Read the Entire French Food Roadtrip
After a couple of train rides we will arrive at our second stop: Txot Sidreria in Figueras, city of Salvator Dalí for the ones amongst you readership with a fancy for psychedelic painting. To be noted that this rather small Catalan town sports the world famous Dalí museum (yes, the one with the bathroom sculpted on the ceiling of some room, go figure…) However we were there to catch a car ride to the South of France but not before stopping for some new-school tapas and Basque Cider! Basque Country cider in Catalunya, you got to be kidding me!
What could be better than that – A small house in the mountains? Oh yes, stop 4 on the French Food Roadtrip: Roussillon and the Sea.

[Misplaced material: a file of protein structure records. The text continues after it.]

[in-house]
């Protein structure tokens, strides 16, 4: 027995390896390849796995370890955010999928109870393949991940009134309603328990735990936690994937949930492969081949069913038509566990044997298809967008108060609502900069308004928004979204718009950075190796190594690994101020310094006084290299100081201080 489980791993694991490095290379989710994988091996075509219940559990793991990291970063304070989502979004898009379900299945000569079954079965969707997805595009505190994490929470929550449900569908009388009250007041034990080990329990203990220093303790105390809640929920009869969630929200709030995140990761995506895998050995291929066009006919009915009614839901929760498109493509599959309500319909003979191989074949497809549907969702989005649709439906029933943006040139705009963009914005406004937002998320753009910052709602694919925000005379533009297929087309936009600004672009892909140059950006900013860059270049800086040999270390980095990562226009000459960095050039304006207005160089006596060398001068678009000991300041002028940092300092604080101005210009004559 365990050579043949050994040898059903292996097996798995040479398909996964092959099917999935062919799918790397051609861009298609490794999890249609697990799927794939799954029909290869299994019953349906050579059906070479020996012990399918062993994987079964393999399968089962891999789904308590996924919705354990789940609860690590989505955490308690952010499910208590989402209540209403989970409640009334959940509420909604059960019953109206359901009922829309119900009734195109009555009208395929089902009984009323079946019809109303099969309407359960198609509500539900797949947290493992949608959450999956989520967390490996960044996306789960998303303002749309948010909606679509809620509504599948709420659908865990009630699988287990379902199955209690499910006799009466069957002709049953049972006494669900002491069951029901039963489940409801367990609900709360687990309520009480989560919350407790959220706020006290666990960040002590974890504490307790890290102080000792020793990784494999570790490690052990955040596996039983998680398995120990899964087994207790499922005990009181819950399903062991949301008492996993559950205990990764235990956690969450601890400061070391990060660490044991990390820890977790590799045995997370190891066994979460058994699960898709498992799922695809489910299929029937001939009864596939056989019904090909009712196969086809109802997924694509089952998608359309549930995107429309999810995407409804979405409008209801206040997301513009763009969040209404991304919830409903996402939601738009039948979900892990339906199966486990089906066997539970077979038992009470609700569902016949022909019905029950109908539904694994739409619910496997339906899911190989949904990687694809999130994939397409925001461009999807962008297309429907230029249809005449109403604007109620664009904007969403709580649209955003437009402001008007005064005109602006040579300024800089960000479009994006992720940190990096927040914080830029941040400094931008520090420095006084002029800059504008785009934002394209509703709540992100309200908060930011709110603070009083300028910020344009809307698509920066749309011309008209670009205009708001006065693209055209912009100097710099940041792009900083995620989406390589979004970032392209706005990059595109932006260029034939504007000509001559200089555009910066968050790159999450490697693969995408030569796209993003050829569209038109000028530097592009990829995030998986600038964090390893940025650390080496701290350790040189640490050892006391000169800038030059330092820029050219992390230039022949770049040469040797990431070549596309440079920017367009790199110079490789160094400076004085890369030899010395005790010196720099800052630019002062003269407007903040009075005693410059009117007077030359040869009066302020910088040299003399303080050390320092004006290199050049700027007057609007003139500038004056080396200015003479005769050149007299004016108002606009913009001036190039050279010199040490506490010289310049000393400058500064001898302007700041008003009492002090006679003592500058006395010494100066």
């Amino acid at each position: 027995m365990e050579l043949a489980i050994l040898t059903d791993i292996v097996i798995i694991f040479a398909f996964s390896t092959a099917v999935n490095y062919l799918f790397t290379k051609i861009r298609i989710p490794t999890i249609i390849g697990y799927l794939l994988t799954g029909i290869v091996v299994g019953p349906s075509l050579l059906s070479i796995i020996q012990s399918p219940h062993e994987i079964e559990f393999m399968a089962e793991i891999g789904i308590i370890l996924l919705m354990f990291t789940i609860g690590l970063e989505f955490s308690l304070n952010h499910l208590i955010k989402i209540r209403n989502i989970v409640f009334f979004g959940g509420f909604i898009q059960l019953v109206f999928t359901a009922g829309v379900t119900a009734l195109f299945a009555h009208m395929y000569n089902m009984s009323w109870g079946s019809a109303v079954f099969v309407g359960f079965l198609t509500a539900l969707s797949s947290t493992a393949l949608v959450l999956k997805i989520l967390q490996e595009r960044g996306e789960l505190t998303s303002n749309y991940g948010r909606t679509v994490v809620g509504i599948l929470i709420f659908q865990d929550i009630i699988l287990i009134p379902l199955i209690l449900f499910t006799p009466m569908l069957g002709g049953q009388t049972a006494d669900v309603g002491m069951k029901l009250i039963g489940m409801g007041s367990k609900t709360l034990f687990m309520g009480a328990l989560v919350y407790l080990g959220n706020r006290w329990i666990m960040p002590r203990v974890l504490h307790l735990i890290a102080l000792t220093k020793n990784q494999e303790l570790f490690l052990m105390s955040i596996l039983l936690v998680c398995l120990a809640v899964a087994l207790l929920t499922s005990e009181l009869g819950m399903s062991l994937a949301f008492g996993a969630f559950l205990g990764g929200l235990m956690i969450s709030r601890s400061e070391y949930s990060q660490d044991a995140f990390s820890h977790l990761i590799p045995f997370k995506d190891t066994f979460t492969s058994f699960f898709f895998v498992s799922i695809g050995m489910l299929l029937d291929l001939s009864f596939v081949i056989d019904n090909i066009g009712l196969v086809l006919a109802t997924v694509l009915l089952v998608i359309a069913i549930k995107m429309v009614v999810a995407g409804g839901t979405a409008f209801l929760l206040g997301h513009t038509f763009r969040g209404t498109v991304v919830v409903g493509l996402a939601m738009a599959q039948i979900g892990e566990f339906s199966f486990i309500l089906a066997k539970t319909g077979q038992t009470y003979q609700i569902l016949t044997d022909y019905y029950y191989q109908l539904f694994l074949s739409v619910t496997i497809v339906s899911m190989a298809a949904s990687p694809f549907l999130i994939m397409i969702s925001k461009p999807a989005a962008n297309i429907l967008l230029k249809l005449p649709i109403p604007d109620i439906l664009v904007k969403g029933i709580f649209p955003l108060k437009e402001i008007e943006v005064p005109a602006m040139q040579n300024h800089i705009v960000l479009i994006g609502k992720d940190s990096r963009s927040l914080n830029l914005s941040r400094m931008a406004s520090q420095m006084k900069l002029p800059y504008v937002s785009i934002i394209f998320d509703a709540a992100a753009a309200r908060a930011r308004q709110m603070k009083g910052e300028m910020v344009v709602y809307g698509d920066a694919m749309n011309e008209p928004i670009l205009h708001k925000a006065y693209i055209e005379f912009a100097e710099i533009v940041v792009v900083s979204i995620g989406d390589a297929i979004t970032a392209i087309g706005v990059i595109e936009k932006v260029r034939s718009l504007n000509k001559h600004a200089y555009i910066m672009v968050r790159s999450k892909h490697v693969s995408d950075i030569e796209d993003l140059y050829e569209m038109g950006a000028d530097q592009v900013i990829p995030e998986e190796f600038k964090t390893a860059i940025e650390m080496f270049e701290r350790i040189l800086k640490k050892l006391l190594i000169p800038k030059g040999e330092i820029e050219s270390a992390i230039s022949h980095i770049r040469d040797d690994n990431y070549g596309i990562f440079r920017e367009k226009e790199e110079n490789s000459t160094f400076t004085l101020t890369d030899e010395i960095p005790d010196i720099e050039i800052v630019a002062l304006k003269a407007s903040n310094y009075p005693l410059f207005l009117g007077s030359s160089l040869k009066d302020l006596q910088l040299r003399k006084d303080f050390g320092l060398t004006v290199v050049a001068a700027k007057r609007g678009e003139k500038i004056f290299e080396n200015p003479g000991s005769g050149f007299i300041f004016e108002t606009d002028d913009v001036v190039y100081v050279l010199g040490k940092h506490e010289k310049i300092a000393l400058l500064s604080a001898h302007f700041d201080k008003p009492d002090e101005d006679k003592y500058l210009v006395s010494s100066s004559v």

After refreshing ourselves at Roussillon and the seaside, now it is time to move on and jump in the mix of French Food Roadtrip 5 – Center of la France!
Once you have a taste of the city, nothing but the best will do. This is where we take the French Food Roadtrip 6 – to Lyon & Grenoble.
This is getting intense people & I think you can feel it. Now that we survived Lyon by protecting ourselves with some of the best local cuisine, wine and beer we venture to French Food Roadtrip 7 – le Buget and Montbéliard in le Jura.
What is Choucroute? Come with us and find out on the French Food Roadtrip 8 – La Maison de la Choucroute in Strasbourg
And finally–though this is not the end–we must finish our French Food Roadtrip 9 – En passant par la Lorraine.